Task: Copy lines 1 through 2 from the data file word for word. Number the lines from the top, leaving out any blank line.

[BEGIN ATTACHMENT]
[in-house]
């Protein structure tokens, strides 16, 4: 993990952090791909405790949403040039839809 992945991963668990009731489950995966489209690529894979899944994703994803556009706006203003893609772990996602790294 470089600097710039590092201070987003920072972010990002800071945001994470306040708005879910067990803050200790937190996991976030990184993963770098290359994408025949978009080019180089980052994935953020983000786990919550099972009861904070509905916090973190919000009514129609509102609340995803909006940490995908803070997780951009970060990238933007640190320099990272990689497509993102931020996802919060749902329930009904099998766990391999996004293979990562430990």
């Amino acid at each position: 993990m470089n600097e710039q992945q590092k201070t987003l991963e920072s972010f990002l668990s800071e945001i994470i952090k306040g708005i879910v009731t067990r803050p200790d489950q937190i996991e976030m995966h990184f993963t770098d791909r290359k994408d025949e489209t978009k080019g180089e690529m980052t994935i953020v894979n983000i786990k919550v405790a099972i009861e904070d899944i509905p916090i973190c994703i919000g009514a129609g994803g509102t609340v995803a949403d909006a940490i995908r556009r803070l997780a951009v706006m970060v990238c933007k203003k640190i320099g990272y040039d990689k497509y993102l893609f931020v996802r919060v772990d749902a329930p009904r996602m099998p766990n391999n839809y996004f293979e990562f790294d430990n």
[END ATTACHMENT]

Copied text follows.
[in-house]
């Protein structure tokens, strides 16, 4: 993990952090791909405790949403040039839809 992945991963668990009731489950995966489209690529894979899944994703994803556009706006203003893609772990996602790294 470089600097710039590092201070987003920072972010990002800071945001994470306040708005879910067990803050200790937190996991976030990184993963770098290359994408025949978009080019180089980052994935953020983000786990919550099972009861904070509905916090973190919000009514129609509102609340995803909006940490995908803070997780951009970060990238933007640190320099990272990689497509993102931020996802919060749902329930009904099998766990391999996004293979990562430990």